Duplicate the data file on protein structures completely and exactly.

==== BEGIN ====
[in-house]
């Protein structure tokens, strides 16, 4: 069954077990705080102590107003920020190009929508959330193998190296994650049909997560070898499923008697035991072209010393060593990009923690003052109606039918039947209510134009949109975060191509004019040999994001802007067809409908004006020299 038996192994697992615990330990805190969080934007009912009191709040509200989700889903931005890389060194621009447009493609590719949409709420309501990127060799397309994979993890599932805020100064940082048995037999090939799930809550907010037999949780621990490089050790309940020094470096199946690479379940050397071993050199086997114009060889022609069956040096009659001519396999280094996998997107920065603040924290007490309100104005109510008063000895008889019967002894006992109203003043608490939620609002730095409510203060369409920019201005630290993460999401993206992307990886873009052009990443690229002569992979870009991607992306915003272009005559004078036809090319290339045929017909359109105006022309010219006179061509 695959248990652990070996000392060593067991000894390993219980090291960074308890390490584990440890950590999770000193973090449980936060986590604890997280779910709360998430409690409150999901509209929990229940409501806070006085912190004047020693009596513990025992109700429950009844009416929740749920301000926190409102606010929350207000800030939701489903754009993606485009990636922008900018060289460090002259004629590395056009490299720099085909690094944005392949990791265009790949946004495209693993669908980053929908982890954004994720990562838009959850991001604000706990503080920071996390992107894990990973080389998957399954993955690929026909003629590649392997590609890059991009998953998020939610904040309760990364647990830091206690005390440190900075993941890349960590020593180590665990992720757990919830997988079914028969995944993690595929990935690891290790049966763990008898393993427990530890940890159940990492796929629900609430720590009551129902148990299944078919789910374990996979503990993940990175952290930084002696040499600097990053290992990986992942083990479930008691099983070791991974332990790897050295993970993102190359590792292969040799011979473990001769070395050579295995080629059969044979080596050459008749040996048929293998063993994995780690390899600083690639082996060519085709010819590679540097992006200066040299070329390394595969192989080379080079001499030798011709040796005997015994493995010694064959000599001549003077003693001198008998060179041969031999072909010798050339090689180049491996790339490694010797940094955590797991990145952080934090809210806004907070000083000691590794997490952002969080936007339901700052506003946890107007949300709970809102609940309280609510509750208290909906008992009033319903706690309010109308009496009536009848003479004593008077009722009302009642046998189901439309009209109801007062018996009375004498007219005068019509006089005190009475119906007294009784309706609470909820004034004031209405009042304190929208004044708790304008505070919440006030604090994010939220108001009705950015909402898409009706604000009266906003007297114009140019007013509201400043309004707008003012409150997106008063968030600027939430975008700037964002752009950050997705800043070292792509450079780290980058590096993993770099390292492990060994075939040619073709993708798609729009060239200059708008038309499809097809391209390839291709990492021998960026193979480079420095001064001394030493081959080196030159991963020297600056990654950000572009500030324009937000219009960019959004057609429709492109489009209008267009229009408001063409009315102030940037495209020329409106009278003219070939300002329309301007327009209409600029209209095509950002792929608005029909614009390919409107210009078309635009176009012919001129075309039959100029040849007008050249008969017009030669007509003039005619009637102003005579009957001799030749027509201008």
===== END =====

[in-house]
């Protein structure tokens, strides 16, 4: 069954077990705080102590107003920020190009929508959330193998190296994650049909997560070898499923008697035991072209010393060593990009923690003052109606039918039947209510134009949109975060191509004019040999994001802007067809409908004006020299 038996192994697992615990330990805190969080934007009912009191709040509200989700889903931005890389060194621009447009493609590719949409709420309501990127060799397309994979993890599932805020100064940082048995037999090939799930809550907010037999949780621990490089050790309940020094470096199946690479379940050397071993050199086997114009060889022609069956040096009659001519396999280094996998997107920065603040924290007490309100104005109510008063000895008889019967002894006992109203003043608490939620609002730095409510203060369409920019201005630290993460999401993206992307990886873009052009990443690229002569992979870009991607992306915003272009005559004078036809090319290339045929017909359109105006022309010219006179061509 695959248990652990070996000392060593067991000894390993219980090291960074308890390490584990440890950590999770000193973090449980936060986590604890997280779910709360998430409690409150999901509209929990229940409501806070006085912190004047020693009596513990025992109700429950009844009416929740749920301000926190409102606010929350207000800030939701489903754009993606485009990636922008900018060289460090002259004629590395056009490299720099085909690094944005392949990791265009790949946004495209693993669908980053929908982890954004994720990562838009959850991001604000706990503080920071996390992107894990990973080389998957399954993955690929026909003629590649392997590609890059991009998953998020939610904040309760990364647990830091206690005390440190900075993941890349960590020593180590665990992720757990919830997988079914028969995944993690595929990935690891290790049966763990008898393993427990530890940890159940990492796929629900609430720590009551129902148990299944078919789910374990996979503990993940990175952290930084002696040499600097990053290992990986992942083990479930008691099983070791991974332990790897050295993970993102190359590792292969040799011979473990001769070395050579295995080629059969044979080596050459008749040996048929293998063993994995780690390899600083690639082996060519085709010819590679540097992006200066040299070329390394595969192989080379080079001499030798011709040796005997015994493995010694064959000599001549003077003693001198008998060179041969031999072909010798050339090689180049491996790339490694010797940094955590797991990145952080934090809210806004907070000083000691590794997490952002969080936007339901700052506003946890107007949300709970809102609940309280609510509750208290909906008992009033319903706690309010109308009496009536009848003479004593008077009722009302009642046998189901439309009209109801007062018996009375004498007219005068019509006089005190009475119906007294009784309706609470909820004034004031209405009042304190929208004044708790304008505070919440006030604090994010939220108001009705950015909402898409009706604000009266906003007297114009140019007013509201400043309004707008003012409150997106008063968030600027939430975008700037964002752009950050997705800043070292792509450079780290980058590096993993770099390292492990060994075939040619073709993708798609729009060239200059708008038309499809097809391209390839291709990492021998960026193979480079420095001064001394030493081959080196030159991963020297600056990654950000572009500030324009937000219009960019959004057609429709492109489009209008267009229009408001063409009315102030940037495209020329409106009278003219070939300002329309301007327009209409600029209209095509950002792929608005029909614009390919409107210009078309635009176009012919001129075309039959100029040849007008050249008969017009030669007509003039005619009637102003005579009957001799030749027509201008």